The NIOSH publication cites examples of embedded fall prevention equipment during new construction and renovations.

NIOSH PtD Publication Touts Embedded Fall Prevention Features

The new Workplace design solutions document cites steel embeds for guardrail support, embedded roof anchor points, and straps embedded in concrete.

A new Workplace design solutions publication from NIOSH encourages building owners and operators to take steps during retrofits, renovations, or new construction that will prevent falls from heights. The document four-page document touts the cost advantages of permanent features, citing studies published in 1997 and 2013.

The document cites steel embeds for guardrail support, embedded roof anchor points, and straps embedded in concrete. It was prepared by E.A. McKenzie, Jr., of NIOSH's Division of Safety Research; Matt Gillen of the Office of the Director; and Susan Afanuh of the Education and Information Division.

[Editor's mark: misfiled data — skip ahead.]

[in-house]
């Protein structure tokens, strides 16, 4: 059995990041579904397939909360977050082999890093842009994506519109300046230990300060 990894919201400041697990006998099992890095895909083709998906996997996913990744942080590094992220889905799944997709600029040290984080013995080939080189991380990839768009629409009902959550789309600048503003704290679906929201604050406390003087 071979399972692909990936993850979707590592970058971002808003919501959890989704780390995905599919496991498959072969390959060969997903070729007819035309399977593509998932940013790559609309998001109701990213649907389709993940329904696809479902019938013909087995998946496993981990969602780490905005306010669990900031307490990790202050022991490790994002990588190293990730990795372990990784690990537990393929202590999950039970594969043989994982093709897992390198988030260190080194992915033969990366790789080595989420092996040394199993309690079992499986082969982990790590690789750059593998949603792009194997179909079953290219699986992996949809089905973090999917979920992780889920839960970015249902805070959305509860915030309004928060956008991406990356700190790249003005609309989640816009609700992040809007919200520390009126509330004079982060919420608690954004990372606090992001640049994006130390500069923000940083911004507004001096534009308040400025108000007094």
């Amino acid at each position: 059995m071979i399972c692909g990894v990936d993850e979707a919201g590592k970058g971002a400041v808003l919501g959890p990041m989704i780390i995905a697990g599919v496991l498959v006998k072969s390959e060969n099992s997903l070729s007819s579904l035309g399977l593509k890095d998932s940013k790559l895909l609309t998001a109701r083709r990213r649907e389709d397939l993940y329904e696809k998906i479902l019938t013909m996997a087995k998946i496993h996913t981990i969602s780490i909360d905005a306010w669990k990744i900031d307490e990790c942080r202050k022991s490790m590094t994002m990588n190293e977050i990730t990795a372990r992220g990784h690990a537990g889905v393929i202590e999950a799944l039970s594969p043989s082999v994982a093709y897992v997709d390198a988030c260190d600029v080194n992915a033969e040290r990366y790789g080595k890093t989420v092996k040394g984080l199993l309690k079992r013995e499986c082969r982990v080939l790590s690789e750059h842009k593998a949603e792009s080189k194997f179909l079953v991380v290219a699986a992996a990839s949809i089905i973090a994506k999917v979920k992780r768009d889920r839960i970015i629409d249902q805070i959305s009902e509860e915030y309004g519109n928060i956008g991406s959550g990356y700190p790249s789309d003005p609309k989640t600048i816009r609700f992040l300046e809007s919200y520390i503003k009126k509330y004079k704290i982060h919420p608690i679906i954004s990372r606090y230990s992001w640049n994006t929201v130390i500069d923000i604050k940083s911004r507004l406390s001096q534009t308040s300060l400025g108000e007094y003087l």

The recommendations for building owners and operators include performing a safety design review that considers fall hazards over the life cycle of the facility, consult with certified professional engineers to install new features or retrofits, having a competent person inspect fall arrest systems before and during installation, and, for new construction, to have an architect or structural engineer prepare a drawing showing the location of fall protection anchor points and their capacities.

Marjory Anderson, CSP, a safety engineer for the Architect of the Capitol in Washington, D.C., and Kevin Wilcox, PE, CSP, a fall protection consultant with LJB Inc., explained in an November 2011 OH&S article how their organizations worked together to update the installed fall protection systems on the U.S. Capitol campus.

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